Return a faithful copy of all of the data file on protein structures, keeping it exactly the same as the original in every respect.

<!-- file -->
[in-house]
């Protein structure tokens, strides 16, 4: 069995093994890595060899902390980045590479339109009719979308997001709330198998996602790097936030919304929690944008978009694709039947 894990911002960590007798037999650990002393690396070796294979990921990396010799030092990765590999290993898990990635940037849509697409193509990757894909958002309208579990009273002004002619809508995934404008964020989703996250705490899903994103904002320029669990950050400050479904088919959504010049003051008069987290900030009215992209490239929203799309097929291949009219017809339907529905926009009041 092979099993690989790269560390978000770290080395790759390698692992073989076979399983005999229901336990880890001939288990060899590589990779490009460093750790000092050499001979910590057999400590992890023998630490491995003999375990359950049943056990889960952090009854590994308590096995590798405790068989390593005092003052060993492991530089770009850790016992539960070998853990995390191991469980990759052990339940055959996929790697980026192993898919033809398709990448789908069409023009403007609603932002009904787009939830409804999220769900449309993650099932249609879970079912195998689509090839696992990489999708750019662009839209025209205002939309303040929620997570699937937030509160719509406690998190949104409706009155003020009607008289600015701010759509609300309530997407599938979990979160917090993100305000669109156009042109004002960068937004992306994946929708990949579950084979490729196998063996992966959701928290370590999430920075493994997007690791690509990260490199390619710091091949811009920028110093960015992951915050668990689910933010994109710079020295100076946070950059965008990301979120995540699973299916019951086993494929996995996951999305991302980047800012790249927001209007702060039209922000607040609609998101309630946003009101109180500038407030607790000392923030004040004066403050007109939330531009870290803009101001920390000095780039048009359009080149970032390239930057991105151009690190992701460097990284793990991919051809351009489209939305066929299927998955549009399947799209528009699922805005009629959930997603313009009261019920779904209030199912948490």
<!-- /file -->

[in-house]
């Protein structure tokens, strides 16, 4: 069995093994890595060899902390980045590479339109009719979308997001709330198998996602790097936030919304929690944008978009694709039947 894990911002960590007798037999650990002393690396070796294979990921990396010799030092990765590999290993898990990635940037849509697409193509990757894909958002309208579990009273002004002619809508995934404008964020989703996250705490899903994103904002320029669990950050400050479904088919959504010049003051008069987290900030009215992209490239929203799309097929291949009219017809339907529905926009009041 092979099993690989790269560390978000770290080395790759390698692992073989076979399983005999229901336990880890001939288990060899590589990779490009460093750790000092050499001979910590057999400590992890023998630490491995003999375990359950049943056990889960952090009854590994308590096995590798405790068989390593005092003052060993492991530089770009850790016992539960070998853990995390191991469980990759052990339940055959996929790697980026192993898919033809398709990448789908069409023009403007609603932002009904787009939830409804999220769900449309993650099932249609879970079912195998689509090839696992990489999708750019662009839209025209205002939309303040929620997570699937937030509160719509406690998190949104409706009155003020009607008289600015701010759509609300309530997407599938979990979160917090993100305000669109156009042109004002960068937004992306994946929708990949579950084979490729196998063996992966959701928290370590999430920075493994997007690791690509990260490199390619710091091949811009920028110093960015992951915050668990689910933010994109710079020295100076946070950059965008990301979120995540699973299916019951086993494929996995996951999305991302980047800012790249927001209007702060039209922000607040609609998101309630946003009101109180500038407030607790000392923030004040004066403050007109939330531009870290803009101001920390000095780039048009359009080149970032390239930057991105151009690190992701460097990284793990991919051809351009489209939305066929299927998955549009399947799209528009699922805005009629959930997603313009009261019920779904209030199912948490």